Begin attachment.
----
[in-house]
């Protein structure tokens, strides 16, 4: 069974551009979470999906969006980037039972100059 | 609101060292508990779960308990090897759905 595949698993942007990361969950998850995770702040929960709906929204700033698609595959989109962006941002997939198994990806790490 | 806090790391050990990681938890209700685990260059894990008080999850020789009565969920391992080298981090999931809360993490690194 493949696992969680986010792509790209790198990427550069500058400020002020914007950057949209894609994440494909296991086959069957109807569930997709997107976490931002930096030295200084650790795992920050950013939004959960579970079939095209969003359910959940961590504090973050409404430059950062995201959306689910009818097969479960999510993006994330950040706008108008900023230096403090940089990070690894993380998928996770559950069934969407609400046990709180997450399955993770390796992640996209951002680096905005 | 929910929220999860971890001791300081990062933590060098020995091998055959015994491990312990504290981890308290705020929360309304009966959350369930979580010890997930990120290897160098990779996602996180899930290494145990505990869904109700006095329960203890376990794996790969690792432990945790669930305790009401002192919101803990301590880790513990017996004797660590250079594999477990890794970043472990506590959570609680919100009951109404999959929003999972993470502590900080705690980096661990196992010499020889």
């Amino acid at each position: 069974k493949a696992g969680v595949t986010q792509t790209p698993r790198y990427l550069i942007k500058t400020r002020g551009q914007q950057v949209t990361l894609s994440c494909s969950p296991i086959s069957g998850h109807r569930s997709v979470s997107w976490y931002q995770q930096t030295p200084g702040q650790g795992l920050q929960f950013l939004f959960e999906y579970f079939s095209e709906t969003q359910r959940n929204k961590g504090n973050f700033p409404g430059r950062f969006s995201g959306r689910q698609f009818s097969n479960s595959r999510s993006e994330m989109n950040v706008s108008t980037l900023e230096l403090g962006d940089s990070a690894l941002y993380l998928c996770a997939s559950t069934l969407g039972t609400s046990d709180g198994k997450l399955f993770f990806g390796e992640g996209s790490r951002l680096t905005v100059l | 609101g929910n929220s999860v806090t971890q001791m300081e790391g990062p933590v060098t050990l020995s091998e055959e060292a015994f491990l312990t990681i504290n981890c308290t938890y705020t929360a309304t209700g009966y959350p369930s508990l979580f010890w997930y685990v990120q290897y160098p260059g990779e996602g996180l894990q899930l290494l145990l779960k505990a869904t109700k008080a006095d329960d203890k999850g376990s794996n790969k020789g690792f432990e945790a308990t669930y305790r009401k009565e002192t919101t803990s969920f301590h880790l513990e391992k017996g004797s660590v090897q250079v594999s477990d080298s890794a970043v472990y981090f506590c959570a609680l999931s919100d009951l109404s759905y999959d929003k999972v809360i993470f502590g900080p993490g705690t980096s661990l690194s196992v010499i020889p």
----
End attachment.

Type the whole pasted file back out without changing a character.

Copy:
[in-house]
């Protein structure tokens, strides 16, 4: 069974551009979470999906969006980037039972100059 | 609101060292508990779960308990090897759905 595949698993942007990361969950998850995770702040929960709906929204700033698609595959989109962006941002997939198994990806790490 | 806090790391050990990681938890209700685990260059894990008080999850020789009565969920391992080298981090999931809360993490690194 493949696992969680986010792509790209790198990427550069500058400020002020914007950057949209894609994440494909296991086959069957109807569930997709997107976490931002930096030295200084650790795992920050950013939004959960579970079939095209969003359910959940961590504090973050409404430059950062995201959306689910009818097969479960999510993006994330950040706008108008900023230096403090940089990070690894993380998928996770559950069934969407609400046990709180997450399955993770390796992640996209951002680096905005 | 929910929220999860971890001791300081990062933590060098020995091998055959015994491990312990504290981890308290705020929360309304009966959350369930979580010890997930990120290897160098990779996602996180899930290494145990505990869904109700006095329960203890376990794996790969690792432990945790669930305790009401002192919101803990301590880790513990017996004797660590250079594999477990890794970043472990506590959570609680919100009951109404999959929003999972993470502590900080705690980096661990196992010499020889």
């Amino acid at each position: 069974k493949a696992g969680v595949t986010q792509t790209p698993r790198y990427l550069i942007k500058t400020r002020g551009q914007q950057v949209t990361l894609s994440c494909s969950p296991i086959s069957g998850h109807r569930s997709v979470s997107w976490y931002q995770q930096t030295p200084g702040q650790g795992l920050q929960f950013l939004f959960e999906y579970f079939s095209e709906t969003q359910r959940n929204k961590g504090n973050f700033p409404g430059r950062f969006s995201g959306r689910q698609f009818s097969n479960s595959r999510s993006e994330m989109n950040v706008s108008t980037l900023e230096l403090g962006d940089s990070a690894l941002y993380l998928c996770a997939s559950t069934l969407g039972t609400s046990d709180g198994k997450l399955f993770f990806g390796e992640g996209s790490r951002l680096t905005v100059l | 609101g929910n929220s999860v806090t971890q001791m300081e790391g990062p933590v060098t050990l020995s091998e055959e060292a015994f491990l312990t990681i504290n981890c308290t938890y705020t929360a309304t209700g009966y959350p369930s508990l979580f010890w997930y685990v990120q290897y160098p260059g990779e996602g996180l894990q899930l290494l145990l779960k505990a869904t109700k008080a006095d329960d203890k999850g376990s794996n790969k020789g690792f432990e945790a308990t669930y305790r009401k009565e002192t919101t803990s969920f301590h880790l513990e391992k017996g004797s660590v090897q250079v594999s477990d080298s890794a970043v472990y981090f506590c959570a609680l999931s919100d009951l109404s759905y999959d929003k999972v809360i993470f502590g900080p993490g705690t980096s661990l690194s196992v010499i020889p």